NEWSSTAND HIT: Hearst Magazines underestimated the power of Dr. Mehmet Oz.
This story first appeared in the March 7, 2014 issue of WWD. Subscribe Today.
The company, which owns Dr. Oz The Good Life via a joint venture with Oz, said newsstands have sold out of the magazine, which made its debut on Feb. 4. Hearst Magazines president David Carey told WWD that the publisher has printed “tens of thousands” of additional copies for newsstand consumption.
“I’ve been busy. I was out chopping trees to make all the copies we’re going to sell,” Carey said cheerfully Thursday.
Hearst noted that initial distribution for the pilot issue was 800,000 copies: 375,000 on the newsstand at a cover price of $3.99, with the balance going to subscribers, which currently total 50,000.
While he wouldn’t go into specifics, Carey said the pilot issue’s debut would now “go well into the 400,000s” on newsstands. He offered that since January, his team was able to sell 110,000 new subscriptions, bringing the subscriber base to 160,000.
“It’s tracking very comparably to HGTV,” Carey said, referring to Hearst’s penultimate magazine launch, which hit stands in 2012.
The pilot issue of HGTV magazine had single-copy sales of 297,563 and a total paid and verified circulation of 702,711, according to the Alliance for Audited Media. The most recent figures reveal that in the six months ended Dec. 31, HGTV registered total paid and verified circulation of nearly 1.3 million and single-copy sales of 358,446.
That was enough to put the title in the top 25 of newsstand sellers. It follows an even more successful joint venture, Food Network Magazine, which launched in 2008, and recently recorded single-copy sales of 506,127 and total paid and verified circulation of 1.7 million.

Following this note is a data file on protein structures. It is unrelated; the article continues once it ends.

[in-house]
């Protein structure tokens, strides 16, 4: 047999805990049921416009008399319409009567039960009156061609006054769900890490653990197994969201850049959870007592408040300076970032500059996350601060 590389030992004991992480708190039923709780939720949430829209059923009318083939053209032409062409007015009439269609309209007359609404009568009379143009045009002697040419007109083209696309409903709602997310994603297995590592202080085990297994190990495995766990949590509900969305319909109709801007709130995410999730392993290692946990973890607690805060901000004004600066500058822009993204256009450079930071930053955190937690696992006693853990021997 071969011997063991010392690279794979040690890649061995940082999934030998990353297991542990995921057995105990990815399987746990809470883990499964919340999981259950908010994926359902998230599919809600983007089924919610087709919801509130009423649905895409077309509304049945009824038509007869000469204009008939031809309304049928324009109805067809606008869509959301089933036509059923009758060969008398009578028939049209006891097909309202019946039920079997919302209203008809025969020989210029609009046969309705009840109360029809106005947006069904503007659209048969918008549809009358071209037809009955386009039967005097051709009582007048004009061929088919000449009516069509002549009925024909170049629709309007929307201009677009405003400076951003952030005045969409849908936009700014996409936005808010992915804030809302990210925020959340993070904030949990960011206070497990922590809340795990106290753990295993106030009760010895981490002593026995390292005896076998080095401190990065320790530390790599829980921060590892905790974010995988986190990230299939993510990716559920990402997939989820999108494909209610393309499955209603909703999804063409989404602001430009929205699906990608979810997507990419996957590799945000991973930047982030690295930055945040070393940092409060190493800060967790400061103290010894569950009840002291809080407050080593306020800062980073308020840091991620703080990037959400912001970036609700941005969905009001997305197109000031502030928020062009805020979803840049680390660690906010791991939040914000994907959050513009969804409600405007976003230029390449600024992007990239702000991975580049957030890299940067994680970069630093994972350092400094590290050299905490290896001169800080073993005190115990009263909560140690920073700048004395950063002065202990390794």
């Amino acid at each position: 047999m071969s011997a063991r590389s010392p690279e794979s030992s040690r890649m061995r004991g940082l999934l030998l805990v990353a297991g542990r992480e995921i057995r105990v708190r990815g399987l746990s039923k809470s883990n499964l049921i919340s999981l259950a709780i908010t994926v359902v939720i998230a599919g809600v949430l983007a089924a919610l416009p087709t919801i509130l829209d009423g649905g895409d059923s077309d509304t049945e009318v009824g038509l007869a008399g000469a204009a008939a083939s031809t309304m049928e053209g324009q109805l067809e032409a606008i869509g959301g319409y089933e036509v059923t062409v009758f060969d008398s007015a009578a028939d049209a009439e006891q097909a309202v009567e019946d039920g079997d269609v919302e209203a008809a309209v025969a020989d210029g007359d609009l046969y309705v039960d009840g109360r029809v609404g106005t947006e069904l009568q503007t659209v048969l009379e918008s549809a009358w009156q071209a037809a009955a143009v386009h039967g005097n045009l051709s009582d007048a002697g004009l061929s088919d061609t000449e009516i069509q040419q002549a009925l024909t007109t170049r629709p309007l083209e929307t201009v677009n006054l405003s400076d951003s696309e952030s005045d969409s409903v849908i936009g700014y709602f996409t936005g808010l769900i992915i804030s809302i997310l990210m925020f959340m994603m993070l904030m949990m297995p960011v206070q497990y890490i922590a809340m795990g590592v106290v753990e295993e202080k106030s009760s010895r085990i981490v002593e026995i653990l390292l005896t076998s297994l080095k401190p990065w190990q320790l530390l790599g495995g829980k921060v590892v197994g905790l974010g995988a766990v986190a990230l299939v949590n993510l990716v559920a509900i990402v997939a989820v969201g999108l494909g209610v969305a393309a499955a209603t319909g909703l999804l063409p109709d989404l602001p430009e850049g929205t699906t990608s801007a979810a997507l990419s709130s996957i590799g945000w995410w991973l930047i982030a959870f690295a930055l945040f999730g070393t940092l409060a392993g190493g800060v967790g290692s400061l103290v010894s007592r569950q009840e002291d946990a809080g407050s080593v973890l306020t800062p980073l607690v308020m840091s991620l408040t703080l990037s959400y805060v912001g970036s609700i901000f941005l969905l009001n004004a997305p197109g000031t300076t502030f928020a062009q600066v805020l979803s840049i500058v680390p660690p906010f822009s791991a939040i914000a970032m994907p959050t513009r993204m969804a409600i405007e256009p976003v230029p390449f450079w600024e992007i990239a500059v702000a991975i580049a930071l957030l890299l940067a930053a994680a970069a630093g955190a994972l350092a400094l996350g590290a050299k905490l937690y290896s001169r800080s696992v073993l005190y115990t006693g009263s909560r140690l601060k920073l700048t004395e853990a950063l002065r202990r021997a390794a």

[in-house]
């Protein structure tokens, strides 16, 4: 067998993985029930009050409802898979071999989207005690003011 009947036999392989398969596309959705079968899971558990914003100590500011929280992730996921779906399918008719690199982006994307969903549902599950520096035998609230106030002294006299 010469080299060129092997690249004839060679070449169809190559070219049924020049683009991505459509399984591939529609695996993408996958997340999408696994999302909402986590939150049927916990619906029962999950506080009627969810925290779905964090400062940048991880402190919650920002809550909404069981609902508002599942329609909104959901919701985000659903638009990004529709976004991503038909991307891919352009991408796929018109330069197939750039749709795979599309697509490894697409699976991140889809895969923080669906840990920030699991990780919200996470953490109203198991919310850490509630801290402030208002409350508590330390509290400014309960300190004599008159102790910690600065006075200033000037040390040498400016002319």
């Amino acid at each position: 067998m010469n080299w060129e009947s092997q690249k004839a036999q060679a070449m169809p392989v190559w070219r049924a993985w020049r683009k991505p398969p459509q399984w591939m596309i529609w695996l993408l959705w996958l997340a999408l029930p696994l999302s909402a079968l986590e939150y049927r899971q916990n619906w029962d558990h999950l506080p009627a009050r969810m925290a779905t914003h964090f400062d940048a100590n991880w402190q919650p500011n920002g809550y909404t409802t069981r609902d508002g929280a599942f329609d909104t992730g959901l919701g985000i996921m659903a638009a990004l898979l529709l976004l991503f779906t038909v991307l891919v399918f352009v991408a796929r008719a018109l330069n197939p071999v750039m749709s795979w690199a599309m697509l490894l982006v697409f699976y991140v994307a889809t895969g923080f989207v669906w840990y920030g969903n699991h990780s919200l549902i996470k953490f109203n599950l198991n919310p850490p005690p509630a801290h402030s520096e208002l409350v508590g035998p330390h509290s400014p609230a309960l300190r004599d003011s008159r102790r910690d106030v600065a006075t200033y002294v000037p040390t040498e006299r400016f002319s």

Despite Oz’s good showing, Hearst is not yet ready to pull the cord and proceed to a regular frequency for the magazine before the second half of 2014, the company said.
Carey was optimistic, however, touting Oz’s second pilot issue, which goes on sale April 15. Like the first issue, it has pulled in 60 advertising pages. The executive said Hearst is still tinkering with small changes to the editorial sections, while also paying close attention to bringing together the “right” kinds of advertisers to reflect Dr. Oz’s brand. While that challenge exists for any preexisting brand, it becomes heightened when a doctor who prescribes medications and supplements is involved.
Piggybacking on an already successful brand and building an editorial product around it seems to be a winning formula for Hearst and Carey, who laughed at the suggestion that print is on life support.
“We have hundreds of thousands of people who have signed on a new magazine, so I would say definitively not,” he said. “People like new products. There’s always more white space than you can imagine.”
Carey added that Hearst hopes to launch another magazine by 2016, and is currently mulling over “two interesting concepts.” He declined to reveal details.